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Diego’s AutoHunter Picks

The potential is there


Every AutoHunter car presented here has loads of potential. Some are more ready than others, but every single one can give you a big bang for your money and effort. Why get distracted by date codes when you can just hop in and have fun?

Which of the below is your favorite, whether as-is or what it can be?

1972 Pontiac Luxury LeMans
Typical of most manufacturers, Pontiac cycled through names, eventually pushing Tempest out of the way (including the here-today/gone-tomorrow T-37) until the whole series was LeMans. For 1972, Pontiac topped the series with the brand-new Luxury LeMans. Considering the market was moving towards more luxurious appointments (witness the success of the Monte Carlo and segment-jumping for the Cougar and Charger), it stood to reason.


This 1972 Luxury LeMans exploits everything that was new about this model: special trim (note the grille, trunklid, and longitudinal molding), rear skirts, wood-like inlays on the dashboard, rich carpeting, and vinyl and cloth notchback bench. This Revere Silver example features optional buckets with console, plus it has received a 400cid transplant. Want a little GTO with your luxury? You can almost taste it.

1975 Plymouth Duster
The Duster was on its way out in 1975, soon to be replaced by the Volare, though they were available concurrently for 1976. When introduced in 1970, the Duster was nothing fancy, but, by 1975, several luxury options had crept into the option list, belying its somewhat basic origins: sunroof, flashy interiors, folding rear seats (“Space Duster”), and sound insulation. Maybe no Luxury LeMans, but it was headed in that direction if you so desired.

This 1975 Plymouth Duster is powered by the stalwart 318 and TorqueFlite automatic, plus its options list includes some fine items like air conditioning, front discs, and power steering. Dodge Demon hood scoops and Cragars have been added for visual appeal, which suggests that the current pastiche is begging for a 360 to complete the picture (though ditch the spoiler!).

1965 Pontiac 2+2
If you’re an only child, do you wish for a brother or sister? The GTO posed that question, and the result was a big brother called 2+2. In 1964, it was just a trim package with a fancy interior but, for 1965, it became a performance package that included a standard 338-horsepower 421 with floor-mounted three-speed manual. Two Tri-Power 421s with up to 376 horses were available.

This Blue Charcoal Pontiac 2+2 exploits everything that was great about full-size Ponchos in 1965: graceful proportions, dynamic styling with vertical headlights, flashy interior, and check out those optional 8-lug wheels too! This one features Tri-Power (presumably the 356-horse version) paired with a replacement TH350, so it appears it’s ready for driving enjoyment. “Ready to be thrashed” counts as potential, no?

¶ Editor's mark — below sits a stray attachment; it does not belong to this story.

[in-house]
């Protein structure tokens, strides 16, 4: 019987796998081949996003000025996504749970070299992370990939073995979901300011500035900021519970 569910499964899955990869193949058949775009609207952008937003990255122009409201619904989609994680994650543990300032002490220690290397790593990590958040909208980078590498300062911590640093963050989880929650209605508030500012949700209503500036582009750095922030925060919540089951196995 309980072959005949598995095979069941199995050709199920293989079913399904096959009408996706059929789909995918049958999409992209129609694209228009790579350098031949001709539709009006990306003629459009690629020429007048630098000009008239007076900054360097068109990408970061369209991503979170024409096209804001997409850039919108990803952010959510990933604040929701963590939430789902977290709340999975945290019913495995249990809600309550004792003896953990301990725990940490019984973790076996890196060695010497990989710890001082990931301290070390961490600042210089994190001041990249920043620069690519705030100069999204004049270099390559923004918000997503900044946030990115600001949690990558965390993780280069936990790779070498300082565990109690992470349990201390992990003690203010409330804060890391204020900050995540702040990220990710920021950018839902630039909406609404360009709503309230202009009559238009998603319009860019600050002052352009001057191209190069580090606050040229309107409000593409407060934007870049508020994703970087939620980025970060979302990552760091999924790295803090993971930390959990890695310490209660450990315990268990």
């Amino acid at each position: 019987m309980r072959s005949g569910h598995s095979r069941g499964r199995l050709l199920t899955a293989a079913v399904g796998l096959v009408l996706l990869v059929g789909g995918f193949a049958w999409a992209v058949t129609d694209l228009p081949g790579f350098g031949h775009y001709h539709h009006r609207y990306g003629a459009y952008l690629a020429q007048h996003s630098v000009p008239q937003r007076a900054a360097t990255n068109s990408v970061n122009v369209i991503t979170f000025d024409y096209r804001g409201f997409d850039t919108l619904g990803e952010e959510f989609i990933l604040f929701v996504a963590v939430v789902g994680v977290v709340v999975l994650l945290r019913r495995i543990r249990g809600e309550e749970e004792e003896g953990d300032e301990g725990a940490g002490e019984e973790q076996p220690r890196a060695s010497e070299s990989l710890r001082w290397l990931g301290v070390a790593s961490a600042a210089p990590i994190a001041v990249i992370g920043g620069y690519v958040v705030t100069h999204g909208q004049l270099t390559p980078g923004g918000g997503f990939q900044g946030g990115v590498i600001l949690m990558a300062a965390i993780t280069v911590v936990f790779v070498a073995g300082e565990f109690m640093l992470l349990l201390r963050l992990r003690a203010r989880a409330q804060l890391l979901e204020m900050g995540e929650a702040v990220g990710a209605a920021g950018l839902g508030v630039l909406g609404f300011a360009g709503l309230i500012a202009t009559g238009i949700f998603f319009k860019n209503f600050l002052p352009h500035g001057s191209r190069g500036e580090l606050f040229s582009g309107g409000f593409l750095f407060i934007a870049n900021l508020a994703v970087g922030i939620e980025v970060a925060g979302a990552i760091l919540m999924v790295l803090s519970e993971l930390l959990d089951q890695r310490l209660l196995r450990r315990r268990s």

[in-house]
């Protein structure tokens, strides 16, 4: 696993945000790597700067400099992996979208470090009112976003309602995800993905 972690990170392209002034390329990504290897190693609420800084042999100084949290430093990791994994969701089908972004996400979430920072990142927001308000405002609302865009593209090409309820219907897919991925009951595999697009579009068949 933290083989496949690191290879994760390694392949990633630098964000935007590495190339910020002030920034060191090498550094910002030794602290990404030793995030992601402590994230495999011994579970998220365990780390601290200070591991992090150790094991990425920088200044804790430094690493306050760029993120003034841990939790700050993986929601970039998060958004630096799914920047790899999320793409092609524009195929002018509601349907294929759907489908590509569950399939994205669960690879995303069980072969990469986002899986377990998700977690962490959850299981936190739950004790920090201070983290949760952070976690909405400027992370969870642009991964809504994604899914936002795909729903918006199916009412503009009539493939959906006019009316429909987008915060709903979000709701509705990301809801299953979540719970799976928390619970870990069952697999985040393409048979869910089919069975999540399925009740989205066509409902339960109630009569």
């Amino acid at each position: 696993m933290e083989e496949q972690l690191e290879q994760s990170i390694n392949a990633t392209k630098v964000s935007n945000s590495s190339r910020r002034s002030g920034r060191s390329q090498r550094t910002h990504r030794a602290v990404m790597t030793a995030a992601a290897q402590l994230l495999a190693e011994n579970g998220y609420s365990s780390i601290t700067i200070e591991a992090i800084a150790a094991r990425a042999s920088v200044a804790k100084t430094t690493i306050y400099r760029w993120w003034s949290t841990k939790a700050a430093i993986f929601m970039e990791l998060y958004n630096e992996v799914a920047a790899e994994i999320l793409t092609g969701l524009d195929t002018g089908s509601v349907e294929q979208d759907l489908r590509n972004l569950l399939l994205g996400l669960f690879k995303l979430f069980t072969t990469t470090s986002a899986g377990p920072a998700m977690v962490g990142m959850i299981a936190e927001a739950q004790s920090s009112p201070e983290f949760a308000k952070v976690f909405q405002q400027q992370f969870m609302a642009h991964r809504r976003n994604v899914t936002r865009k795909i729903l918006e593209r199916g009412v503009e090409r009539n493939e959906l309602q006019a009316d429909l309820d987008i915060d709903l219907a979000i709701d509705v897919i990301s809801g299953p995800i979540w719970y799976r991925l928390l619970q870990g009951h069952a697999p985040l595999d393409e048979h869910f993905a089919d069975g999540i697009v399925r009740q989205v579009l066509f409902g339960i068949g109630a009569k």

1963 Chevrolet Biscayne
There’s something to be said for austerity. Sure, people want the Impala SS, but the simplicity of the Biscayne offers something pure and attractive. Most of them were built with sixes and small V8s and, in most cases, there were no cool body styles to be had. As such, Biscaynes may come off as dowdy and less fashionable than your typical Impala and SS.

Speaking of typical, this 1963 Biscayne appears to be many others from the era. It’s a two-door sedan — no hardtops were available — so there’s no coolness factor unless “businesslike” is cool to you. The 283 and three-speed on the column was likely a very popular combination in this car. The interior appears to be refurbished with more modern tapestry, which gives me reason to suggest a 409 is in this car’s future.

Diego Rosenberg
Diego Rosenberg
Lead Writer Diego Rosenberg is a native of Wilmington, Delaware and Princeton, New Jersey, giving him plenty of exposure to the charms of Carlisle and Englishtown. Though his first love is Citroen, he fell for muscle cars after being seduced by 1950s finned flyers—in fact, he’s written two books on American muscle. But please don’t think there is a strong American bias because foreign weirdness is never far from his heart. With a penchant for underground music from the 1960-70s, Diego and his family reside in metropolitan Phoenix.


  1. Great post! As far as my favorite from this list, hands down I pick the 1965 Pontiac 2+2. I like everything about them, from the stacked headlights surrounded by thick chrome,the little headlight hoods and high sptyled grill, and that tasteful little painted beak. Very well done. The wall to wall taillights, some with grills to hide the taillights. Pontiac wore the coke bottle side panels perfectly. Now, for the interior. One of the most exciting and elegant at the same time. I really like the looks of Pontiacs bucket seats, the overall look is very sexy and comfortable. The 65 Pontiac lineup was hard to beat. I’m a total Ford Motor Company fan, but to hear myself saying these complementary things about a Pontiac kinda makes me feel like I’m cheating on my Fords. The Pontiac Division really nailed the 65 model year. It doesn’t seem right to feel this way about a car that’s no longer with us, it sure deserves to be, but with parents like GM, it reminds us anything can happen.


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